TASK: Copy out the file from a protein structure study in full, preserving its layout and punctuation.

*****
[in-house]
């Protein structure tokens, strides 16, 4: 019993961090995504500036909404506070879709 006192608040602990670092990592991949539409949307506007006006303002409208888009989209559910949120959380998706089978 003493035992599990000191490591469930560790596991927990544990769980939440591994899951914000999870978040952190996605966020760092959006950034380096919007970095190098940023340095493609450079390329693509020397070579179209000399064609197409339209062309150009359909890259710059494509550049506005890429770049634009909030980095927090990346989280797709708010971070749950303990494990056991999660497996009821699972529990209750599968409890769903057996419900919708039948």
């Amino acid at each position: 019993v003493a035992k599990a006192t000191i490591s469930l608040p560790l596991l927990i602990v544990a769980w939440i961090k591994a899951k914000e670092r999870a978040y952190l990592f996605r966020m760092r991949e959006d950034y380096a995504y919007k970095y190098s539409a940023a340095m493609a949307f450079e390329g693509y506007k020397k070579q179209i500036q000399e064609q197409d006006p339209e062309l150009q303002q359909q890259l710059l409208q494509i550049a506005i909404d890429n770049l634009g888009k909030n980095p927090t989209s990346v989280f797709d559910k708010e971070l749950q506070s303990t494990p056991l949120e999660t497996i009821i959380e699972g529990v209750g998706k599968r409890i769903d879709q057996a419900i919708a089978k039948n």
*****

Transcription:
[in-house]
């Protein structure tokens, strides 16, 4: 019993961090995504500036909404506070879709 006192608040602990670092990592991949539409949307506007006006303002409208888009989209559910949120959380998706089978 003493035992599990000191490591469930560790596991927990544990769980939440591994899951914000999870978040952190996605966020760092959006950034380096919007970095190098940023340095493609450079390329693509020397070579179209000399064609197409339209062309150009359909890259710059494509550049506005890429770049634009909030980095927090990346989280797709708010971070749950303990494990056991999660497996009821699972529990209750599968409890769903057996419900919708039948």
């Amino acid at each position: 019993v003493a035992k599990a006192t000191i490591s469930l608040p560790l596991l927990i602990v544990a769980w939440i961090k591994a899951k914000e670092r999870a978040y952190l990592f996605r966020m760092r991949e959006d950034y380096a995504y919007k970095y190098s539409a940023a340095m493609a949307f450079e390329g693509y506007k020397k070579q179209i500036q000399e064609q197409d006006p339209e062309l150009q303002q359909q890259l710059l409208q494509i550049a506005i909404d890429n770049l634009g888009k909030n980095p927090t989209s990346v989280f797709d559910k708010e971070l749950q506070s303990t494990p056991l949120e999660t497996i009821i959380e699972g529990v209750g998706k599968r409890i769903d879709q057996a419900i919708a089978k039948n």